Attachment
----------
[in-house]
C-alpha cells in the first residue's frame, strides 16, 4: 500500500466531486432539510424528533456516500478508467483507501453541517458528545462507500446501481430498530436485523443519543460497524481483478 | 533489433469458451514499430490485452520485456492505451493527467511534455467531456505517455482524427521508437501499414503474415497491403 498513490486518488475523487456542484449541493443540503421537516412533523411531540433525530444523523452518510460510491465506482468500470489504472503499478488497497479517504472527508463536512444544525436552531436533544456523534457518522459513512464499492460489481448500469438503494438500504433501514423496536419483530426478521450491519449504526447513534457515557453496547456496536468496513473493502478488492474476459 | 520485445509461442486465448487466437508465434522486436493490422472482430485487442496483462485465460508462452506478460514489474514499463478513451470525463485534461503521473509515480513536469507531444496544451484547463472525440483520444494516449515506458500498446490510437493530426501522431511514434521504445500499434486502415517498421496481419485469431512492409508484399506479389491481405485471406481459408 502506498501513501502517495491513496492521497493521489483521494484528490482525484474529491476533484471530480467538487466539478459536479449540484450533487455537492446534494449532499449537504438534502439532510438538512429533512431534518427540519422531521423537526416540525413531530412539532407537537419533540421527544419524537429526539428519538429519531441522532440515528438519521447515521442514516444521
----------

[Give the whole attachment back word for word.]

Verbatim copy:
[in-house]
C-alpha cells in the first residue's frame, strides 16, 4: 500500500466531486432539510424528533456516500478508467483507501453541517458528545462507500446501481430498530436485523443519543460497524481483478 | 533489433469458451514499430490485452520485456492505451493527467511534455467531456505517455482524427521508437501499414503474415497491403 498513490486518488475523487456542484449541493443540503421537516412533523411531540433525530444523523452518510460510491465506482468500470489504472503499478488497497479517504472527508463536512444544525436552531436533544456523534457518522459513512464499492460489481448500469438503494438500504433501514423496536419483530426478521450491519449504526447513534457515557453496547456496536468496513473493502478488492474476459 | 520485445509461442486465448487466437508465434522486436493490422472482430485487442496483462485465460508462452506478460514489474514499463478513451470525463485534461503521473509515480513536469507531444496544451484547463472525440483520444494516449515506458500498446490510437493530426501522431511514434521504445500499434486502415517498421496481419485469431512492409508484399506479389491481405485471406481459408 502506498501513501502517495491513496492521497493521489483521494484528490482525484474529491476533484471530480467538487466539478459536479449540484450533487455537492446534494449532499449537504438534502439532510438538512429533512431534518427540519422531521423537526416540525413531530412539532407537537419533540421527544419524537429526539428519538429519531441522532440515528438519521447515521442514516444521